And the better chance that male progeny will attract attention of some predator. It's interesting that female choice goes so often against fitness of the species, isn't it? And yet natural selection didn't select females progeny with lesser demands to gay colour of males.

So darwinistic logic is this - color patterns has some aposematic/protective meannig, or it is selected by mating process.
Tertium non datur - as Omnivorous says.

So whats the case of swan?

Edited by MartinV, : No reason given.


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Wounded King
Member (Idle past 2378 days)
Posts: 4149
From: Edinburgh, Scotland
Joined: 04-09-2003


Message 129 of 213 (389002)
03-09-2007 6:17 PM
Reply to: Message 128 by MartinV
03-09-2007 5:39 PM


Re: Colouration of species
And the better chance that male progeny will attract attention of some predator. It's interesting that female choice goes so often against fitness of the species, isn't it?

That's rather the point, the fact that the animals survive despite the handicap means that they are in fact fit so the size or distinctiveness of colouration act as an honest signal of fitness to the female of the species.

There is no need for there to be any one size fits all explanation for all variations of colouration.

TTFN,

WK

TTFN,

WK


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bluegenes
Member (Idle past 761 days)
Posts: 3119
From: U.K.
Joined: 01-24-2007


Message 130 of 213 (389019)
03-10-2007 5:32 AM
Reply to: Message 126 by MartinV
03-09-2007 1:49 PM


Re: Mobbing
MartinV writes:

So why are swans white?

They don't have to be. Swans can be aggressive and are good fighters, and the northern hemisphere ones may have developed the white colouring in order to appear larger to potential preditors. An extrovert strategy, being loud and bold. However, swan colouring could have been largely neutral evolution, as the existence of both mixed coloured and all black swans in the southern hemisphere might indicate. See link below.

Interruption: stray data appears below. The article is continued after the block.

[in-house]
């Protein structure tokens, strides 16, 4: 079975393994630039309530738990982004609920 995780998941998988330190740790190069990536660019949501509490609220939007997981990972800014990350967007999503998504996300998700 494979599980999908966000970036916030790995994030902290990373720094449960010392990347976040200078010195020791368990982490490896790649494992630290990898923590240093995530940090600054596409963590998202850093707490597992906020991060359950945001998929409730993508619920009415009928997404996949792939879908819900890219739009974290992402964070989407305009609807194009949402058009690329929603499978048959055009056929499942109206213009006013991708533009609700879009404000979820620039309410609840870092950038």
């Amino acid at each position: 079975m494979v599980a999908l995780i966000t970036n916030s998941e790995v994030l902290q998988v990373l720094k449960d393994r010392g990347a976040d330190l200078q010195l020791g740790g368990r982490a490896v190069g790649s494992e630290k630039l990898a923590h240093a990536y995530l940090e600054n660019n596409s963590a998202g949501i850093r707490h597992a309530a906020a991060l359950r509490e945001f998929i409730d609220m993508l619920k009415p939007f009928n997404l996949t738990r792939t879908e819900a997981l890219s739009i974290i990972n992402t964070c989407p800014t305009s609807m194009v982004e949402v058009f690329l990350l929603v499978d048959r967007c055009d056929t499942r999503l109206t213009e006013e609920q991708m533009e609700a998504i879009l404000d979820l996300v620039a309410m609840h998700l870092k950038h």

http://en.wikipedia.org/wiki/Black_Swan


This message is a reply to:
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Quetzal
Member (Idle past 4156 days)
Posts: 3228
Joined: 01-09-2002


Message 131 of 213 (389023)
03-10-2007 7:47 AM
Reply to: Message 126 by MartinV
03-09-2007 1:49 PM


Re: Mobbing
So why are swans white?

Not all of them are. Cygnus melanocorypha (black-necked swan, S. America) and C. atratus (black swan, Australia) aren't white. You might as well ask why several species of white swans have black beaks (for instance, C. buccinator, C. columbianus), or blue beaks for that matter (C. cygnus). Sexual selection is the most likely reason, as you've been told.


This message is a reply to:
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MartinV 
Suspended Member (Idle past 4112 days)
Posts: 502
From: Slovakia, Bratislava
Joined: 08-28-2006


Message 132 of 213 (389078)
03-10-2007 2:42 PM
Reply to: Message 130 by bluegenes
03-10-2007 5:32 AM


Re: Mobbing